[prok-luh-mey-shuh n]


something that is proclaimed; a public and official announcement.
the act of proclaiming.

Origin of proclamation

1350–1400; Middle English proclama-cioun (< Middle French proclamacion) < Latin prōclāmātiōn- (stem of prōclāmātiō), equivalent to prōclāmāt(us) (past participle of prōclāmāre to proclaim) + -iōn- -ion
Related formsre·proc·la·ma·tion, noun Unabridged Based on the Random House Unabridged Dictionary, © Random House, Inc. 2019

Examples from the Web for proclamation

Contemporary Examples of proclamation

Historical Examples of proclamation

  • The people were required by proclamation to be present on Sundays in their proper place.


    James Anthony Froude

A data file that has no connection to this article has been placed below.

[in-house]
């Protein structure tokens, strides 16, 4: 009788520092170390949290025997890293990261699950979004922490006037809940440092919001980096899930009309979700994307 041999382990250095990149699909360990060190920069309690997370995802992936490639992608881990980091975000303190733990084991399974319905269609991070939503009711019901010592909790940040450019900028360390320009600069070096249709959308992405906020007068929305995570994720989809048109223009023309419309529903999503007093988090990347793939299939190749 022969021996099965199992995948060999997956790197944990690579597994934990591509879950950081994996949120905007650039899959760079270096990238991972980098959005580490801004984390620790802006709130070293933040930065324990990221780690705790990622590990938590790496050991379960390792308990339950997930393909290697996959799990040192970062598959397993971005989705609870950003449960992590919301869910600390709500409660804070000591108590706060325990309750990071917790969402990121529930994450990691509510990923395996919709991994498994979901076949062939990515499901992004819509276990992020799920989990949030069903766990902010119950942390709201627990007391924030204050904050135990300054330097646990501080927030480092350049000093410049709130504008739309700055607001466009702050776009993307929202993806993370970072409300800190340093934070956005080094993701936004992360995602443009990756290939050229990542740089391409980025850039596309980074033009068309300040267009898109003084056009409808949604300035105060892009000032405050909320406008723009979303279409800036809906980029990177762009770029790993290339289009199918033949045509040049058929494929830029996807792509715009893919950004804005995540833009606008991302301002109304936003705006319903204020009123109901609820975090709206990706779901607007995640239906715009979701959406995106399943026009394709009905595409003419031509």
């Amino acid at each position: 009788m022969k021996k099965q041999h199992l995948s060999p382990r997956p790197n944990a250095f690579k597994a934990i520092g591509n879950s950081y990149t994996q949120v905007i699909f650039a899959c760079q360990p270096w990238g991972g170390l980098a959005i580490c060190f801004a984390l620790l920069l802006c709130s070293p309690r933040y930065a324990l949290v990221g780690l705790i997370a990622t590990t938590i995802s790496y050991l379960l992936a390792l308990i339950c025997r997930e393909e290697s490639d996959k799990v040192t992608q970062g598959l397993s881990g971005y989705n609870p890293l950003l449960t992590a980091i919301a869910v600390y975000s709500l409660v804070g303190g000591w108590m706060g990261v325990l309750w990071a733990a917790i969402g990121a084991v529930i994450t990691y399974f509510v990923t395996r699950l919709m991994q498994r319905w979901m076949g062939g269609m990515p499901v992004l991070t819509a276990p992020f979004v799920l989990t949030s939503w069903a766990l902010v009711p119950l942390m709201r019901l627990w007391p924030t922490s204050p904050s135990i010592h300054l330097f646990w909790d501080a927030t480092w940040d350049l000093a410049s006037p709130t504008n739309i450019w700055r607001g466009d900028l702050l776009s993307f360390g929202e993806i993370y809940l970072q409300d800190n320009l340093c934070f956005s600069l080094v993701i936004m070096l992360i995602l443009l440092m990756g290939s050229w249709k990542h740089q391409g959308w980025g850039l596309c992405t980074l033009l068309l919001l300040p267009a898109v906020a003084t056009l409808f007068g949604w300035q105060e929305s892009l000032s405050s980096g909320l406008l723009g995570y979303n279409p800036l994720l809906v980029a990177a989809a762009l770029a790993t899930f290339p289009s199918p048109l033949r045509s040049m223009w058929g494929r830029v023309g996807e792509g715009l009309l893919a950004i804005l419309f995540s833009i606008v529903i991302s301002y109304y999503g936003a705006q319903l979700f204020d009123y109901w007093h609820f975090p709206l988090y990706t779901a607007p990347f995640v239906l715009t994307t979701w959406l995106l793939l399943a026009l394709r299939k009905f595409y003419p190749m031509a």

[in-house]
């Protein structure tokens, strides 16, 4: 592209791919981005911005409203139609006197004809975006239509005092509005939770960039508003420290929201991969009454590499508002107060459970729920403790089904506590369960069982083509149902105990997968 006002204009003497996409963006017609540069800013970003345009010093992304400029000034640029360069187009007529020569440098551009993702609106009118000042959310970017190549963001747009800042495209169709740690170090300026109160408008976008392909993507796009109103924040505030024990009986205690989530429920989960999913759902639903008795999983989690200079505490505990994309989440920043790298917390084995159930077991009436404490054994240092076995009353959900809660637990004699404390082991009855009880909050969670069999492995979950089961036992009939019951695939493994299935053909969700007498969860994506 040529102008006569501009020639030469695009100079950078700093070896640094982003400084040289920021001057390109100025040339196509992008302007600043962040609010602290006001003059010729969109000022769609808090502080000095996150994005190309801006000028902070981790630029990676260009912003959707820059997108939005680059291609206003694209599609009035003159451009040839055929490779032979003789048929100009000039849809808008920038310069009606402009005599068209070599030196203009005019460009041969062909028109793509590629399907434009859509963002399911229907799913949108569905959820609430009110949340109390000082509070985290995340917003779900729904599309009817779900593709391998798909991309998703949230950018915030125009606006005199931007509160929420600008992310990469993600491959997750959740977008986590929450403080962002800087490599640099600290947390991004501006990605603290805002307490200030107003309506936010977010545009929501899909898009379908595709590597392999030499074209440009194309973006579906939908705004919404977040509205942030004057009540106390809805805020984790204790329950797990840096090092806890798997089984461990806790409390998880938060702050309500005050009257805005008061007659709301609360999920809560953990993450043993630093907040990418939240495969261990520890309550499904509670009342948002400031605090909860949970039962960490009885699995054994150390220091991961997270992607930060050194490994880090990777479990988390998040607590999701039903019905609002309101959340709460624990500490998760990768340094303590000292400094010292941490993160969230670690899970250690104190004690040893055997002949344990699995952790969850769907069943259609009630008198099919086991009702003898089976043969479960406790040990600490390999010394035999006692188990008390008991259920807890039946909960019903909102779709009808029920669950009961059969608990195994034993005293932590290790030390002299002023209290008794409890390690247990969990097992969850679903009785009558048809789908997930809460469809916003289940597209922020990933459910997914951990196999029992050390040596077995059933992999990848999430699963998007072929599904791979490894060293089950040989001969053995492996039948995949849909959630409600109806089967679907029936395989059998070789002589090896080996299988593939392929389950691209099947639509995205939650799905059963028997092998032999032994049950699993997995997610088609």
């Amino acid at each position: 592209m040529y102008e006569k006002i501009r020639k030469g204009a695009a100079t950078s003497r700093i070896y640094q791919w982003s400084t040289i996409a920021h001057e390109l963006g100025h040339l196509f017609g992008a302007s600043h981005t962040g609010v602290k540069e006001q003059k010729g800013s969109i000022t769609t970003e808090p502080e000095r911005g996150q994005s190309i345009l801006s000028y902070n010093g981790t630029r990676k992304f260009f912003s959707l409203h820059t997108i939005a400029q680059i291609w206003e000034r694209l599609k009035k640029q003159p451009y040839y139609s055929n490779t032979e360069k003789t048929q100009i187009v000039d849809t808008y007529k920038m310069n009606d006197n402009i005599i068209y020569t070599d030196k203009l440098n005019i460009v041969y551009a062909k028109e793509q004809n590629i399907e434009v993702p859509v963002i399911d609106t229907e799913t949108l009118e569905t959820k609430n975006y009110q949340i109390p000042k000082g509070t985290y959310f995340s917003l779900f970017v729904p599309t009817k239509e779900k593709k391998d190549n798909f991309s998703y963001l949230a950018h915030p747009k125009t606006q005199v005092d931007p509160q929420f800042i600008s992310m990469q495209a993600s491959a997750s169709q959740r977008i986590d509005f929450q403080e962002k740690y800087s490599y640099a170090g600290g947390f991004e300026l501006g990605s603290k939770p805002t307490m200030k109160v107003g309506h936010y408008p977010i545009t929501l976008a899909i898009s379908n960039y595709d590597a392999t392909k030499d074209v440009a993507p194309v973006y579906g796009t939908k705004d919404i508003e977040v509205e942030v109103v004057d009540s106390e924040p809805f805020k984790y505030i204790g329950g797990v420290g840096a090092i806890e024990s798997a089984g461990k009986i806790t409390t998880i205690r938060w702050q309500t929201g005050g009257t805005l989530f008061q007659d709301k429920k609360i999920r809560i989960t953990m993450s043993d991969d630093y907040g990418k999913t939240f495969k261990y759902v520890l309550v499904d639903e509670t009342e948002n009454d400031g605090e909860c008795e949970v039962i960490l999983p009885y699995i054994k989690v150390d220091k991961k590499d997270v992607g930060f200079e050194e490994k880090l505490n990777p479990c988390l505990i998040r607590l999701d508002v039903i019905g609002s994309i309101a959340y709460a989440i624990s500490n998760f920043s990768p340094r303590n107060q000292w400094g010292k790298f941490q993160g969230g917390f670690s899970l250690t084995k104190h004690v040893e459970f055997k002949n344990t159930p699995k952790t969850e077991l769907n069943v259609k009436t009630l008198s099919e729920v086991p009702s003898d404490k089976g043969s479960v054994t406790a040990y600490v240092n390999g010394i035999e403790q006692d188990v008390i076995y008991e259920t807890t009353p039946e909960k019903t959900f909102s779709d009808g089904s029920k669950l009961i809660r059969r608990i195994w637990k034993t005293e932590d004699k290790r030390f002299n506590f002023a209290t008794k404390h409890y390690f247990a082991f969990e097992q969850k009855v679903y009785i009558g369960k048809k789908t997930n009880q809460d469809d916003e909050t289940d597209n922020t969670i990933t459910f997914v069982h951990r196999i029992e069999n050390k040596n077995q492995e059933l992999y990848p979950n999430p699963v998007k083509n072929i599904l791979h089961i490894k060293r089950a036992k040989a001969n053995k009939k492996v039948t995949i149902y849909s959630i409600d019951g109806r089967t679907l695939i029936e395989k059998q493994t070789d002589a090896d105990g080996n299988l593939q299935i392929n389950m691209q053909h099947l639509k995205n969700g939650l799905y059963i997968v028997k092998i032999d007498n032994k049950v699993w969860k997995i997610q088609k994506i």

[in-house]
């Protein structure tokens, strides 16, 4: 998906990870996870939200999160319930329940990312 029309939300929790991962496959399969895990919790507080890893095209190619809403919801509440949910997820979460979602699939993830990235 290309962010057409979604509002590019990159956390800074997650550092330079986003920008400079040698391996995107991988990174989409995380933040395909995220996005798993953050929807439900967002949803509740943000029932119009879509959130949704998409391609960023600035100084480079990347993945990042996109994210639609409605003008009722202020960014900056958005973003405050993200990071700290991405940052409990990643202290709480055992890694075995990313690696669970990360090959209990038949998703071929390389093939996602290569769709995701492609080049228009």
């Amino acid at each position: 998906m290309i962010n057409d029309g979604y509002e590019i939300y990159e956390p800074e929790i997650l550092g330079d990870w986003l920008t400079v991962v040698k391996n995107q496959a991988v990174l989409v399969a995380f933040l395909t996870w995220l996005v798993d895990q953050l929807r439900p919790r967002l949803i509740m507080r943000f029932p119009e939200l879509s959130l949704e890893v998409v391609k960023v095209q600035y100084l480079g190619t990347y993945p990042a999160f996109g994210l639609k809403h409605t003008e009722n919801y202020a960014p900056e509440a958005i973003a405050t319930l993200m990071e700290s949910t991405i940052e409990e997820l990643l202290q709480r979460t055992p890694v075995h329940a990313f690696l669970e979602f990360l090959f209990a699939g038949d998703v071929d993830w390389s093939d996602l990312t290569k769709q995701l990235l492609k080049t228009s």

• A year later the Proclamation was confirmed by Act of Parliament.


    James Anthony Froude

  • There was a Proclamation of the Republic on a wall near by, and he hurried to read it.

    Changing Winds

    St. John G. Ervine

  • They had come in on a proclamation, and there was nothing more to be said against them.

  • The entry of the Archduke was not less sad than his proclamation.

Word Origin and History for proclamation

late 14c., "act of making public," also "that which is proclaimed;" from Old French proclamacion (14c., Modern French proclamation) and directly from Latin proclamationem (nominative proclamatio), noun of action from past participle stem of proclamare (see proclaim).

Online Etymology Dictionary, © 2010 Douglas Harper